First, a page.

Wine producers the world over are bending over backwards to try and turn their wineries into hospitality and tourism destinations. But what are so called ‘wine tourists’ looking for from an actual winery visit? David Crowe is currently travelling around South America with his wife, Toni, as part of a pre-retirement trip taking in the food, culture and wines from their visits to Uruguay, Chile and Argentina. Here he shares what their ‘wine tourism’ experiences have been like.
When they are not travelling around enjoying the delights of South America David Crowe and his wife, Toni, are, respectively, a management consultant and civil servant – who like a glass or two of wine but are, by their own admission, far from experts. Which makes their first hand report of what visiting wineries in South America meant to them, as tourists, a fascinating read.
“Only drink wine in Argentina: There are many great beers but they are the same as across the rest of the world – the wine is unique, excellent and it’s cheap.” This was the advice we received from an unlikely source, the local guide taking us to a Boca Juniors football match in Buenos Aires.
The advice was spot on. Argentina’s misfortune with inflation topping 100% is a massive bonus for tourists because it makes drinking good wines incredibly cheap. Tempting as it was at times to order an ice cold beer, we stuck to the wine – mainly red and mostly Malbecs and were never let down. Waiters invariably made great recommendations; when I ordered a wine to accompany the consistently superb steaks, the waiter’s response was ‘this is good, but this is excellent’ indicating a wine which was only a few pounds more expensive.
Our visit to Argentina was only part of our pre-retirement trip to South America to experience the continent’s amazing landscapes and wildlife as well as its vibrant cities, culture, food and of course its excellent wine regions. We weren’t disappointed.
First stop: Uruguay
The first stop on our wine odyssey before Argentina was Uruguay, probably the least well known of South America’s wine regions but with a growing reputation, particularly for its Tannat grape.
A highlight was a visit to Bodegas Bouza, a magnificent family-owned winery, with some very tasteful architecture including a restored old church which houses its wine making facilities and cellar. The tasting area also contains a motor museum which is slightly random but the collection of well maintained vintage cars and scooters make an interesting diversion. The vineyard is located on the outskirts of the capital Montevideo, although they also have vineyards in Canelones and Maldonado.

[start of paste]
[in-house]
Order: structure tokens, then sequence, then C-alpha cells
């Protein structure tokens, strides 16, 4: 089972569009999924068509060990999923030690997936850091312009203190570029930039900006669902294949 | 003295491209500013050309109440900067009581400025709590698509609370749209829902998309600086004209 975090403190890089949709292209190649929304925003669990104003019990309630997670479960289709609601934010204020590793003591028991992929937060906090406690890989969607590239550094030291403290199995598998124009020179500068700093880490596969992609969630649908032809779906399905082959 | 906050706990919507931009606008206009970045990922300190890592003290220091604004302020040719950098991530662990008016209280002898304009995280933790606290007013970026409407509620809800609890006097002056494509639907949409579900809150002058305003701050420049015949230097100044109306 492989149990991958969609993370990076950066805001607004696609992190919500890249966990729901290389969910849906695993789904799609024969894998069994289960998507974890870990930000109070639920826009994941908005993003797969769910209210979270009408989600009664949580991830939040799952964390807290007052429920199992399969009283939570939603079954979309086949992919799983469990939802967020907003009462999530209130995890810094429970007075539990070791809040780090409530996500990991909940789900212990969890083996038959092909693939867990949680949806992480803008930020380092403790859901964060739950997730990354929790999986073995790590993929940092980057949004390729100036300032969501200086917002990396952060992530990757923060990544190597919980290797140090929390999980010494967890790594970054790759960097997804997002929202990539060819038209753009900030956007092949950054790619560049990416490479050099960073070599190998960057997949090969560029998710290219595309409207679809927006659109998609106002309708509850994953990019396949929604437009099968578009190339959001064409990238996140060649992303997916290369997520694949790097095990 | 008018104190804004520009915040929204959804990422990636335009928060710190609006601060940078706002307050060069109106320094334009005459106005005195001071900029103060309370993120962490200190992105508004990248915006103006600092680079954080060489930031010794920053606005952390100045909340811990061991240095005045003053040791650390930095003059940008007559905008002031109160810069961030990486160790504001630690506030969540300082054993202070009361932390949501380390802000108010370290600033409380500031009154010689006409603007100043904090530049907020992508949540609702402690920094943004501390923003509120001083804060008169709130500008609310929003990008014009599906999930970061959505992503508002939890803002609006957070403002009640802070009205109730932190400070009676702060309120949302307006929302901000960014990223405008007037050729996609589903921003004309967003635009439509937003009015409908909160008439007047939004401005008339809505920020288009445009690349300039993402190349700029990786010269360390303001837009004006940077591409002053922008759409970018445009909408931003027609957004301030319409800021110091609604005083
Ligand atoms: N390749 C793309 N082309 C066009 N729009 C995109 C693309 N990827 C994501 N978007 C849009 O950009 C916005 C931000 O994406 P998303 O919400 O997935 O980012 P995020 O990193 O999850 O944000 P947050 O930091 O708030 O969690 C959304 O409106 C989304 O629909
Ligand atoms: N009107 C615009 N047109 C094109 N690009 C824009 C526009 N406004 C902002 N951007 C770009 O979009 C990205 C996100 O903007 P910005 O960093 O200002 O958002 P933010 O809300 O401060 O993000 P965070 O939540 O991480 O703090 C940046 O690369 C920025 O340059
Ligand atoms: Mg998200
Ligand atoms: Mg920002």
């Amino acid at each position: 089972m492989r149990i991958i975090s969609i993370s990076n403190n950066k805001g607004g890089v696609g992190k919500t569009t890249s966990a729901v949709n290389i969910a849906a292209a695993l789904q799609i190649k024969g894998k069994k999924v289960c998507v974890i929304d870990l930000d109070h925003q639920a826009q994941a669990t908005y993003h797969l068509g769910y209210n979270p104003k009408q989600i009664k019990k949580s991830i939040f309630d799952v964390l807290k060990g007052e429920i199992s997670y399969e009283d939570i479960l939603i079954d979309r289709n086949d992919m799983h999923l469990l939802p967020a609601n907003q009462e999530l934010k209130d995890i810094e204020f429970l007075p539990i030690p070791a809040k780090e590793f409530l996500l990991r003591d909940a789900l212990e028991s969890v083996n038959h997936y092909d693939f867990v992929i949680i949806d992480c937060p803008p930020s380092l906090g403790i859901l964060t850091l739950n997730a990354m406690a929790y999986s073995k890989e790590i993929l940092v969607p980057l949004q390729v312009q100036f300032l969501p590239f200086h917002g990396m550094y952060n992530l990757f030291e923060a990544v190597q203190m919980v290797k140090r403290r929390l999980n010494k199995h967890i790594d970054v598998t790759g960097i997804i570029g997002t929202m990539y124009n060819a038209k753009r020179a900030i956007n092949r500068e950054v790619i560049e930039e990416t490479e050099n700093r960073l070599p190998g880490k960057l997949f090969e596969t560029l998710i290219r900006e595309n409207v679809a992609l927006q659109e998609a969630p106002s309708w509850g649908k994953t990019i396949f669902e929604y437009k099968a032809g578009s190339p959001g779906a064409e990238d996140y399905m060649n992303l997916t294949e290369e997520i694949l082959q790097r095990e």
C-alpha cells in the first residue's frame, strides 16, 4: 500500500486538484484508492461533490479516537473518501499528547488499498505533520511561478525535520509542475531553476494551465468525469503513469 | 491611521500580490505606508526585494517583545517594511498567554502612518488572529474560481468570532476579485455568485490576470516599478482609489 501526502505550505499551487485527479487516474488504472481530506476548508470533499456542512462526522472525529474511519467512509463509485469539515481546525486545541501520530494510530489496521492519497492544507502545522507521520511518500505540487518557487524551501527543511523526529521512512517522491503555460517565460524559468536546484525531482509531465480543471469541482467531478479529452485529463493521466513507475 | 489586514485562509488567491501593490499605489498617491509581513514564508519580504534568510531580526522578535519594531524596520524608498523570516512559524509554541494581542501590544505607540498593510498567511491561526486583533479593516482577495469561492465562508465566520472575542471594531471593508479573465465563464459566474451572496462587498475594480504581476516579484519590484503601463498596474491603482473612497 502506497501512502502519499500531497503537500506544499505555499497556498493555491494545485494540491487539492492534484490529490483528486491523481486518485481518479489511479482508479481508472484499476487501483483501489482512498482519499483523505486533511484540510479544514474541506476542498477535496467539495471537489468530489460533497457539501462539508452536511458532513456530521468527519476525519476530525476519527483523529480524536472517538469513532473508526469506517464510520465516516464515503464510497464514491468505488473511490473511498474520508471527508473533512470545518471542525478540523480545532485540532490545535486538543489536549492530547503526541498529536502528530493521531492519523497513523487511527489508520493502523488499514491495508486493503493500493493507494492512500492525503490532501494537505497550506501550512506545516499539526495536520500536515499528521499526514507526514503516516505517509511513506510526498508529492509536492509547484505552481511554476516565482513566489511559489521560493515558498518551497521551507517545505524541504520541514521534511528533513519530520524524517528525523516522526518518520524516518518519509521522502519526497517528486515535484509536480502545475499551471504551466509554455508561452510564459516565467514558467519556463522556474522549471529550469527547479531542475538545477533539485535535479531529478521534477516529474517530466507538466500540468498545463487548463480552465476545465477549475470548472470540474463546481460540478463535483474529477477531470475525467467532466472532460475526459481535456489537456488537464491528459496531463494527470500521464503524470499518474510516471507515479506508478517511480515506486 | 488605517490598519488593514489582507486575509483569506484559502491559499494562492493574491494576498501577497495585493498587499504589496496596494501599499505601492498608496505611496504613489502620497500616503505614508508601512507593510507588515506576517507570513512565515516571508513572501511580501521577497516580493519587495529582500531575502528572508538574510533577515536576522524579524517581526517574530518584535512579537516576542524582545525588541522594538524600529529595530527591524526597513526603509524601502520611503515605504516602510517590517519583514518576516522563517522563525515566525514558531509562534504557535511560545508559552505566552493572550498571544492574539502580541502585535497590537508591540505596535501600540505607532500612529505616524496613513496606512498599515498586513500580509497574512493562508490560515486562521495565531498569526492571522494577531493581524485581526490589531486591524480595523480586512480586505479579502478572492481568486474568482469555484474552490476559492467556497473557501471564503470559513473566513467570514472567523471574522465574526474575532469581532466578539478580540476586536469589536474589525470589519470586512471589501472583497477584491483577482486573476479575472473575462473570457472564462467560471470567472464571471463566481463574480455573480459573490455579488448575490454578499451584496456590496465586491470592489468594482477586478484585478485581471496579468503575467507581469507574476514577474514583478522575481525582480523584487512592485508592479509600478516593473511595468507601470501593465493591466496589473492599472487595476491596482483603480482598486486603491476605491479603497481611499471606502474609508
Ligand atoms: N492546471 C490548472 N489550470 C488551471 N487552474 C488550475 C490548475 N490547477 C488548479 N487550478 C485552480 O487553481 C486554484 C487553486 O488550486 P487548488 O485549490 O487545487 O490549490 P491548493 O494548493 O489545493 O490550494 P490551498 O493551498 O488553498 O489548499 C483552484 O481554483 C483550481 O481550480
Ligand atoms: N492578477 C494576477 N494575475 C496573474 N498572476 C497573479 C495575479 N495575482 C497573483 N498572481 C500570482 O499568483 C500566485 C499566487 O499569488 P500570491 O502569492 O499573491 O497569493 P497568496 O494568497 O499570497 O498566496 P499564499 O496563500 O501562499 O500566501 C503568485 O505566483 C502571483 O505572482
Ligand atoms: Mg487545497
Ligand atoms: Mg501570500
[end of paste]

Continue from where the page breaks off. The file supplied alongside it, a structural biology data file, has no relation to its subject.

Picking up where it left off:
Its signature wine is the full-bodied Tannat Reserva. The winery also cultivates a variety of other grapes, including Merlot, Cabernet Sauvignon, Tempranillo, Albariño and Chardonnay. We enjoyed their tasting session and were particularly taken with their fruity, chocolatey 2020 Monte Vide Eu which provides a nicely balanced blend of Tempranillo, Merlot and Tannat. The Tannat is the dominant component and the wine is created from the best barrels of these varieties each year.
We decided to have lunch at the vineyard too, as the setting was so idyllic, and were served a delicious rack of lamb in the excellent restaurant accompanied perfectly by a bottle of Parcela Unica Tannat A8 2019 with notes of oak, black fruit and leather. After this experience I vowed never to be sniffy about Uruguayan wines again.
From Uruguay, we took a short ferry hop to cosmopolitan and vibrant Buenos Aires, one of the great world cities which combines the best elements of Paris, Madrid and Barcelona. We visited some excellent restaurants such as El Preferido in the trendy Palermo district, voted best restaurant in Latin America in 2020, and more traditional venues such as Rodi in the upmarket Recoleta district. The quality of the food and wines combined with the low cost, make them an absolute must for any travellers to Argentina.
Next stop was Argentina’s Mendoza region in the west of the country. It has over 1,200 wineries, so we had lots of options to choose from. At the time of our visit, the vines were turning lovely autumnal colours and everything was peaceful, except for the Andean foxes who now had the run of the vineyards. It’s a great time to visit with a bit more calm in the winery after all the action of the harvest.
For our first day we decided on the cheap and cheerful approach by hiring bikes in the Maipú area and cycling between the various wineries. The roads are well served with much needed cycling lanes for those heavy headed, wobbly rides back to the hire shop at the end of the day.
The main road which intersects Maipú is nondescript, dusty and heavy with traffic, so we were initially somewhat apprehensive but need not have worried; as soon as we departed from the main road the vineyards hoved into view with the stunning snow-capped Andes as a backdrop.
The first winery we stopped at was Bodega Mevi, a boutique winery. It seemed out of the way and it was a quiet autumnal day so we were surprised when we arrived to find the tasting terrace, which faces the Andes and overlooks the vineyard, full of young backpackers sampling their Cabernet Sauvignon, Malbec, Chardonnay and Syrah accompanied by cheese and empanadas.